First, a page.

Jeanette: Yes, of course. So a timetable is basically a kind of strict schedule. The way that I do it is I have it in 10 minute increments from the time our school day starts until the time our school day should theoretically end. I have columns for my children and they each have specific things they’re supposed to be doing at every given moment of our homeschool day.

And it’s all laid out. I learned it from the Charlotte Mason philosophy and it’s basically this idea that for every minute there should be basically a specific thing you should be doing at every given moment. So it was something that I decided to use because my homeschool days were very chaotic, as you mentioned, before I started using a timetable.

At the time I only had two kids and I think I had a toddler or something, but I had only two that were actually in school. And I was, I wasn’t able to get through things. I was getting interrupted constantly by the kid that wasn’t working with me at the time or I was not sure what I should be doing next.

I was trying to go off of a grid of a list of things that I should be doing but I didn’t know what to do on any given day. And I just felt like it was complete chaos and I wasn’t getting through all the things that I should be getting through in a week. So I decided to try this timetable thing out that all the Charlotte Mason homeschoolers were talking about and see if that would make a difference. And it did.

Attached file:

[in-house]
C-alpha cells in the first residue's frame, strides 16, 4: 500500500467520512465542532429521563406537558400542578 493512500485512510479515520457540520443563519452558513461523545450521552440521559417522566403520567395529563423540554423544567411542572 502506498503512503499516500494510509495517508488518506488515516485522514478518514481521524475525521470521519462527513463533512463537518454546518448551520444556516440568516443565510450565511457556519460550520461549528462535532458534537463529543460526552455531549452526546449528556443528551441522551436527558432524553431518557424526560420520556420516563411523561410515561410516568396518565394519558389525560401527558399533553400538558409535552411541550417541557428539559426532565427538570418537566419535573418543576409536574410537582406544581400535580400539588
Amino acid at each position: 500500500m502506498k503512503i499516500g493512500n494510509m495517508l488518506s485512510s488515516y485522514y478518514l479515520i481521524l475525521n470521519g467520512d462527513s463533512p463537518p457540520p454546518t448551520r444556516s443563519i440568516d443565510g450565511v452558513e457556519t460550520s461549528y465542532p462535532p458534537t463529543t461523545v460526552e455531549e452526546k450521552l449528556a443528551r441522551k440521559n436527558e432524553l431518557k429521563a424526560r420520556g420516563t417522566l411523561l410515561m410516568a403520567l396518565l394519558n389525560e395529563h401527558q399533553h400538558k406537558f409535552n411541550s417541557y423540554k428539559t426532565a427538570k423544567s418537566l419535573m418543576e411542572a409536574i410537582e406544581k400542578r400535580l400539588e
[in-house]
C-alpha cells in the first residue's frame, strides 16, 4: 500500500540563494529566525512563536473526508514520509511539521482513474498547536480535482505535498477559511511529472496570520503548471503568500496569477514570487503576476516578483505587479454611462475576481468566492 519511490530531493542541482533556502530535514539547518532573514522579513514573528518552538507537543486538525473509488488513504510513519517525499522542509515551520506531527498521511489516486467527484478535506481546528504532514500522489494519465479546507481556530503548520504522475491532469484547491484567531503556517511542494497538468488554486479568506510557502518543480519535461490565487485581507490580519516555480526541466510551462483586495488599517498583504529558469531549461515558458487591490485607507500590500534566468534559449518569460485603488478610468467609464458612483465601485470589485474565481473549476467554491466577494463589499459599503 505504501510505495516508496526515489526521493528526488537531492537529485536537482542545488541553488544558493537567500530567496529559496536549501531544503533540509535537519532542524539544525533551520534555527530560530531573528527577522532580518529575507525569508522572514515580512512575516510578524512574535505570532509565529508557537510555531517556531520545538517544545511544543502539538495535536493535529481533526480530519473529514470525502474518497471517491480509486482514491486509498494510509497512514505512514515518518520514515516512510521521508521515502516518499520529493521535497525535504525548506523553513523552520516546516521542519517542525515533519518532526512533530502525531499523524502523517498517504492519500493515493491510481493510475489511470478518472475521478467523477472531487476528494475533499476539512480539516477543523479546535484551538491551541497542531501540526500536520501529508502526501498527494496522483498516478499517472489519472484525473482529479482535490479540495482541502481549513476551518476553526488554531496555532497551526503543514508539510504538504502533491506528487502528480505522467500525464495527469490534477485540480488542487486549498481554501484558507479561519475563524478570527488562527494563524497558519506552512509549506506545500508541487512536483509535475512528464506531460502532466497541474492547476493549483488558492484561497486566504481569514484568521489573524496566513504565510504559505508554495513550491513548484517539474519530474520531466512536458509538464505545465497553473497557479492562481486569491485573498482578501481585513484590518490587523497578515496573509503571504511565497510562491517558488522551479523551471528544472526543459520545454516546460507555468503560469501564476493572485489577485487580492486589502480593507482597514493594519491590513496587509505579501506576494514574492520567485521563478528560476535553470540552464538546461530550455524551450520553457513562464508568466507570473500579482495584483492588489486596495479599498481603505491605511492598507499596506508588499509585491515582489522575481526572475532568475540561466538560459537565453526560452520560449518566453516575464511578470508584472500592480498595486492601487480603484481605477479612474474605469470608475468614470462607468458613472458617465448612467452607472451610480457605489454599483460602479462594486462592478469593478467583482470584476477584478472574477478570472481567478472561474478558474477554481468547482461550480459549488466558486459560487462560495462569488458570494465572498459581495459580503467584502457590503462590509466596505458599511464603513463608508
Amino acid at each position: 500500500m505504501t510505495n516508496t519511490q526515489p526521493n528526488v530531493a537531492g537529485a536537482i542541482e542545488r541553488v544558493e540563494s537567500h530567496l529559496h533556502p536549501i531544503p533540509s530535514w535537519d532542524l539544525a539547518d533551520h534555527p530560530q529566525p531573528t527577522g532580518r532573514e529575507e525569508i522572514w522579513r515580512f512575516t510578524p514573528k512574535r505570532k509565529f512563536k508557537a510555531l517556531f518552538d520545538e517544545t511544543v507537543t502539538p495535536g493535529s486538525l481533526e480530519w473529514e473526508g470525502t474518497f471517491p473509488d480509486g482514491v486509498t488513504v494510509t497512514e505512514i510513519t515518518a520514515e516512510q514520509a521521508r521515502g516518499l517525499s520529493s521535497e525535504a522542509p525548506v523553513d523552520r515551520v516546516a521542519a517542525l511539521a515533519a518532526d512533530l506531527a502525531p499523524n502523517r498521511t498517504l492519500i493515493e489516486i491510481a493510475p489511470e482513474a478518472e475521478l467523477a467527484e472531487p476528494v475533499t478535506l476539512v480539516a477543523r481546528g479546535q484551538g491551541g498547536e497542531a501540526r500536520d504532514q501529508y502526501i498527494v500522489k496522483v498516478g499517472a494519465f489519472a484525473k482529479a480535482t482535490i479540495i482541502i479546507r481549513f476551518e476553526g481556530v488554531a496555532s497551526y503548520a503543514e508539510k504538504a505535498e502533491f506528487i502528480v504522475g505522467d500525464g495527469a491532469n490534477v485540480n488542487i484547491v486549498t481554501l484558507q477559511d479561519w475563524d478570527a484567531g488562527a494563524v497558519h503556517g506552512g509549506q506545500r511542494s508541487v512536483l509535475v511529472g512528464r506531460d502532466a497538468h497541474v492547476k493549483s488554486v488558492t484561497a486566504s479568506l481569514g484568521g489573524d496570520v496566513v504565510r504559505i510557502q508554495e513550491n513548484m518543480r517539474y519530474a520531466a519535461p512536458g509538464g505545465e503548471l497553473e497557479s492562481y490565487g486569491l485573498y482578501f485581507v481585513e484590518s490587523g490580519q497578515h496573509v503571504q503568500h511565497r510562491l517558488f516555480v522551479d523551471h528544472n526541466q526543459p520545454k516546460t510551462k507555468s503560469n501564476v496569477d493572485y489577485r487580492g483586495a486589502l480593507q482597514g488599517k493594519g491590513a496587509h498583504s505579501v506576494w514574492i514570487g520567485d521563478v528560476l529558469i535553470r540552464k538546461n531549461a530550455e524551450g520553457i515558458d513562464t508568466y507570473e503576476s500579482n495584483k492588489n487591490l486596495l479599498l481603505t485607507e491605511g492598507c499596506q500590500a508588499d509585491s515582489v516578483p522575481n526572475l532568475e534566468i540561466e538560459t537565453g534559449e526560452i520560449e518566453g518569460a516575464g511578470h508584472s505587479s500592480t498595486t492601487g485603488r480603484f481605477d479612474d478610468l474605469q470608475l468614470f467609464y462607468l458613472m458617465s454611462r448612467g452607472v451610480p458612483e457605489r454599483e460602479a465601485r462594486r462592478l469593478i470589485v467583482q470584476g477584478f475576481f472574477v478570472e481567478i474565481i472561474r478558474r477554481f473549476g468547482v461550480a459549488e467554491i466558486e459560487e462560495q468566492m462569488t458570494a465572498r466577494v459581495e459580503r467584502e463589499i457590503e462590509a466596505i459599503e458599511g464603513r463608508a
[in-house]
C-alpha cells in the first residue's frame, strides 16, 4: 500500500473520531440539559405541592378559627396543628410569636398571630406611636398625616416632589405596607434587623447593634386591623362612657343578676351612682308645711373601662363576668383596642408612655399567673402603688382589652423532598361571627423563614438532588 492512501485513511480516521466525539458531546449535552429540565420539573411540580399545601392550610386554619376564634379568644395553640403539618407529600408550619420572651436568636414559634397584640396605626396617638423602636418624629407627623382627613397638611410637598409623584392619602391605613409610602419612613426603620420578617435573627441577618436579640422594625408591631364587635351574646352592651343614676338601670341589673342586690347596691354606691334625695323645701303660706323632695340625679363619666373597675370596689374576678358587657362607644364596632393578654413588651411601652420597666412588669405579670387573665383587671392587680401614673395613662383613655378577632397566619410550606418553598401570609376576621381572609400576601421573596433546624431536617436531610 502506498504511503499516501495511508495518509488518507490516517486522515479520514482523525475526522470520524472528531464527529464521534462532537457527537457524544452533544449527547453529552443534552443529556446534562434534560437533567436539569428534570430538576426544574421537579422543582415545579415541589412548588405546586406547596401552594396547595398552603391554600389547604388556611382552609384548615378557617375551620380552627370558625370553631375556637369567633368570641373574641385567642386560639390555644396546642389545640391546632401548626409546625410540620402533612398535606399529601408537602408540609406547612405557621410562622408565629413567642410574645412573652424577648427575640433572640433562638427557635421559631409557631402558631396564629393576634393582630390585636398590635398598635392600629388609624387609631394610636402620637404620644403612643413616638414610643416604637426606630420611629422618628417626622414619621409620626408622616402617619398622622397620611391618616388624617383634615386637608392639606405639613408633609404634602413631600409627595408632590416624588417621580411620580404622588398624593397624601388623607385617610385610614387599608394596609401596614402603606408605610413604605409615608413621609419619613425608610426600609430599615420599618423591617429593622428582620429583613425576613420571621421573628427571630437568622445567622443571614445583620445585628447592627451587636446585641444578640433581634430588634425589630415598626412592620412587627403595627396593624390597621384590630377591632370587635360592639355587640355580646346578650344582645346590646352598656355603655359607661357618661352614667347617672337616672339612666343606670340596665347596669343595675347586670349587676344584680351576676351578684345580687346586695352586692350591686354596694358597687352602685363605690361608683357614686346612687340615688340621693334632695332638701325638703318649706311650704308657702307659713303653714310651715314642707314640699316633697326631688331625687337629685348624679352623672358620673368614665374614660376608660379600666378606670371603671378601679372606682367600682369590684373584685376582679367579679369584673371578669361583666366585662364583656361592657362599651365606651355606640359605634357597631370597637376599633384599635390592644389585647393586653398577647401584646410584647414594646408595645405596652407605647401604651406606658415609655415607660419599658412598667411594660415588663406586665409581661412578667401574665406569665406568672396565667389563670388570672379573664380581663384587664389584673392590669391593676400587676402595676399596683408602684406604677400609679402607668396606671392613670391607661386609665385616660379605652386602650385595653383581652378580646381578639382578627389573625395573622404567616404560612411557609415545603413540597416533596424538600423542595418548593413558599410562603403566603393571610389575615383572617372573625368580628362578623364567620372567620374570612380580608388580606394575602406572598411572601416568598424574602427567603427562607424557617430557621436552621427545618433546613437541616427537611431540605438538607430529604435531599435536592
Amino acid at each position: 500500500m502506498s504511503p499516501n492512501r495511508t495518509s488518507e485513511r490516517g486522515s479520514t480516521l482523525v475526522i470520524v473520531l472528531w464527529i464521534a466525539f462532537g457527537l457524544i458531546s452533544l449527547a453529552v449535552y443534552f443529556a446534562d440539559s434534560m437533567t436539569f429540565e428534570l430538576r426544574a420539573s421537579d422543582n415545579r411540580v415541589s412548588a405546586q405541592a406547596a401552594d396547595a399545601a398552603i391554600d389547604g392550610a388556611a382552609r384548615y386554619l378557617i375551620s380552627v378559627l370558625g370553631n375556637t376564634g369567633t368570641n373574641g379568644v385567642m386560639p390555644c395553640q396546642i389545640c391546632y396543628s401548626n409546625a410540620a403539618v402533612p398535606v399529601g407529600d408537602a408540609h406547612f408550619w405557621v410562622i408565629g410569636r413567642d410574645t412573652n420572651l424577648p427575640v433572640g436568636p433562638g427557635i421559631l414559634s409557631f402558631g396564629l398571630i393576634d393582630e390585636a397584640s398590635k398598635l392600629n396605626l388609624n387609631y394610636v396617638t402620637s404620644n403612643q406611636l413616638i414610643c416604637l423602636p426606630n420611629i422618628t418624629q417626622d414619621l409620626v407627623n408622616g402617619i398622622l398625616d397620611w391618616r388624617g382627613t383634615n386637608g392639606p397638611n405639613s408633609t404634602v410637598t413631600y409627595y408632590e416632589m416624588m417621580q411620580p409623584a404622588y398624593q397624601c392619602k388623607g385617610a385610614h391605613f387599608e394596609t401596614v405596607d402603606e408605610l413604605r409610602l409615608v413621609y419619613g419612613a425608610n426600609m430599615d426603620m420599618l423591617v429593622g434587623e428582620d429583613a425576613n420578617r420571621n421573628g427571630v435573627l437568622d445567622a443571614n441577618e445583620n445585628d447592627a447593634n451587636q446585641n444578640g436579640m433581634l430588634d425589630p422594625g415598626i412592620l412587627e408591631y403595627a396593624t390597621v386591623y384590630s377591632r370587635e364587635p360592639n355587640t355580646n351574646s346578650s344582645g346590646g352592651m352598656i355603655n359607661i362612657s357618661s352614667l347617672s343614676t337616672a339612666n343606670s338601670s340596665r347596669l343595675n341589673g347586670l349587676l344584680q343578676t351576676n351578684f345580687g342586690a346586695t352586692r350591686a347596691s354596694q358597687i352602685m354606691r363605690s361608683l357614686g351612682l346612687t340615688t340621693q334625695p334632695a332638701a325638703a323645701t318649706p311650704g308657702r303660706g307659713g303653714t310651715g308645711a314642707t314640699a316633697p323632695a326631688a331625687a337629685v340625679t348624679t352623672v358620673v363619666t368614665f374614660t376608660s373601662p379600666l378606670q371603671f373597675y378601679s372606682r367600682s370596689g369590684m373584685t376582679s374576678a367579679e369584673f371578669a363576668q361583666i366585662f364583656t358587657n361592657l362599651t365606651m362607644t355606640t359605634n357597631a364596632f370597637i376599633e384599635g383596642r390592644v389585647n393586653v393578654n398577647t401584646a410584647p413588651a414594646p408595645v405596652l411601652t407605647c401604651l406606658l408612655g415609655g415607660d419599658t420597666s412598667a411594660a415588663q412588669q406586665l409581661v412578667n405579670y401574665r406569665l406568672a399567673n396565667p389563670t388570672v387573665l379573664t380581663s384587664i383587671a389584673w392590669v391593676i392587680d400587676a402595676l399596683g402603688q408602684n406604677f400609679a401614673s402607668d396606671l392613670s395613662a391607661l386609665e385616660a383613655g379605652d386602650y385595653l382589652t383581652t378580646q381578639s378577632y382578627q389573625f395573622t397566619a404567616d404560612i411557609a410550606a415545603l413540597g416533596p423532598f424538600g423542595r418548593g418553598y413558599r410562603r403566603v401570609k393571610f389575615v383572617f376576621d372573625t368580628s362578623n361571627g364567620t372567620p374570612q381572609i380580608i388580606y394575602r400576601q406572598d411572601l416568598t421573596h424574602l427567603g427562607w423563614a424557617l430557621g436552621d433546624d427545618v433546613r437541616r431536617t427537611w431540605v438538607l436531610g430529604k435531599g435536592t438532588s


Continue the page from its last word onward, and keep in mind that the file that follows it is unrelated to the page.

Pam: It worked for you? 

Jeanette: It works. It still continues to work years later. 

Pam: Okay. So I could totally see the timetable working if, and you’re just, you’re gonna have to convince me because I’m like, I mean we start at nine and then we kind of do the next thing and we have pretty much a similar order that we go in, especially when the kids were little. Right. But, and I could definitely see the beauty of like, okay, I’m going to do a 10 minute math lesson with this six year old and while I’m doing this 10 minute math lesson, the eight year old is supposed to be over here playing geography games for 10 minutes. 

Jeanette: Right. 

Pam: And that would work if my kids would just do exactly what I told them to do. Or like if I always had something for the other kid to do that I knew was going to take exactly this amount of time. Because if I said, well, this kid’s gonna do this worksheet, it might take ’em five minutes or it might take ’em 40 minutes. So how do you make that work? What, what do you do when you get off that timetable?